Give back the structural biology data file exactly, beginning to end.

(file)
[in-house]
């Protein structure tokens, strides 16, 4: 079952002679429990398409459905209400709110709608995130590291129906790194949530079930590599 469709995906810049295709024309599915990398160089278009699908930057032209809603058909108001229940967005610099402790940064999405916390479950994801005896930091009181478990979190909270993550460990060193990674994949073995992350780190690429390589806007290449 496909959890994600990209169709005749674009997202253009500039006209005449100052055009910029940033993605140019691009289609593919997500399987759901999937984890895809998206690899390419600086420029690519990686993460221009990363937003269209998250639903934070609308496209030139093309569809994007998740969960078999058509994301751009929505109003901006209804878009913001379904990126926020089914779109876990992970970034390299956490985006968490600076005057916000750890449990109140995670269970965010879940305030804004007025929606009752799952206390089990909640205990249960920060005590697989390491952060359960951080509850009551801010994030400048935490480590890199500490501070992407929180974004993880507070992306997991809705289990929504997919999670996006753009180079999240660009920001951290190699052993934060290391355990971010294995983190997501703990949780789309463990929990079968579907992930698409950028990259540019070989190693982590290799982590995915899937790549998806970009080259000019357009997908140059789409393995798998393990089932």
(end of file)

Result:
[in-house]
């Protein structure tokens, strides 16, 4: 079952002679429990398409459905209400709110709608995130590291129906790194949530079930590599 469709995906810049295709024309599915990398160089278009699908930057032209809603058909108001229940967005610099402790940064999405916390479950994801005896930091009181478990979190909270993550460990060193990674994949073995992350780190690429390589806007290449 496909959890994600990209169709005749674009997202253009500039006209005449100052055009910029940033993605140019691009289609593919997500399987759901999937984890895809998206690899390419600086420029690519990686993460221009990363937003269209998250639903934070609308496209030139093309569809994007998740969960078999058509994301751009929505109003901006209804878009913001379904990126926020089914779109876990992970970034390299956490985006968490600076005057916000750890449990109140995670269970965010879940305030804004007025929606009752799952206390089990909640205990249960920060005590697989390491952060359960951080509850009551801010994030400048935490480590890199500490501070992407929180974004993880507070992306997991809705289990929504997919999670996006753009180079999240660009920001951290190699052993934060290391355990971010294995983190997501703990949780789309463990929990079968579907992930698409950028990259540019070989190693982590290799982590995915899937790549998806970009080259000019357009997908140059789409393995798998393990089932």